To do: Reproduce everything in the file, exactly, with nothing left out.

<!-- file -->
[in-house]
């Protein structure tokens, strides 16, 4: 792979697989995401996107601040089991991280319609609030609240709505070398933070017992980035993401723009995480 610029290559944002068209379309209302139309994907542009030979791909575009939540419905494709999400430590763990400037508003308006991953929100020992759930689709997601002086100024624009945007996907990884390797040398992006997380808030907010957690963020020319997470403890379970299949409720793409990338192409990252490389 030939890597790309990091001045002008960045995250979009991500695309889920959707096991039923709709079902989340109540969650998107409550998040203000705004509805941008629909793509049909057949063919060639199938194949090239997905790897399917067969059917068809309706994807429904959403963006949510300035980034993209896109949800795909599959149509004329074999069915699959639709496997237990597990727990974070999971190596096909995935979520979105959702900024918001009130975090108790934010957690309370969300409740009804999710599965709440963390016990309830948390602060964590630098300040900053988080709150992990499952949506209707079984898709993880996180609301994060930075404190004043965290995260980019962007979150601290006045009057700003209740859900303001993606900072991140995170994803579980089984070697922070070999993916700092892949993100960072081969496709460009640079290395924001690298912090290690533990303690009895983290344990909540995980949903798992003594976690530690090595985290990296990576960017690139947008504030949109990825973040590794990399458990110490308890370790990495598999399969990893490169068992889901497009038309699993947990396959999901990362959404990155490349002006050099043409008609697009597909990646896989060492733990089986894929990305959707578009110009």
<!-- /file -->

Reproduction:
[in-house]
């Protein structure tokens, strides 16, 4: 792979697989995401996107601040089991991280319609609030609240709505070398933070017992980035993401723009995480 610029290559944002068209379309209302139309994907542009030979791909575009939540419905494709999400430590763990400037508003308006991953929100020992759930689709997601002086100024624009945007996907990884390797040398992006997380808030907010957690963020020319997470403890379970299949409720793409990338192409990252490389 030939890597790309990091001045002008960045995250979009991500695309889920959707096991039923709709079902989340109540969650998107409550998040203000705004509805941008629909793509049909057949063919060639199938194949090239997905790897399917067969059917068809309706994807429904959403963006949510300035980034993209896109949800795909599959149509004329074999069915699959639709496997237990597990727990974070999971190596096909995935979520979105959702900024918001009130975090108790934010957690309370969300409740009804999710599965709440963390016990309830948390602060964590630098300040900053988080709150992990499952949506209707079984898709993880996180609301994060930075404190004043965290995260980019962007979150601290006045009057700003209740859900303001993606900072991140995170994803579980089984070697922070070999993916700092892949993100960072081969496709460009640079290395924001690298912090290690533990303690009895983290344990909540995980949903798992003594976690530690090595985290990296990576960017690139947008504030949109990825973040590794990399458990110490308890370790990495598999399969990893490169068992889901497009038309699993947990396959999901990362959404990155490349002006050099043409008609697009597909990646896989060492733990089986894929990305959707578009110009």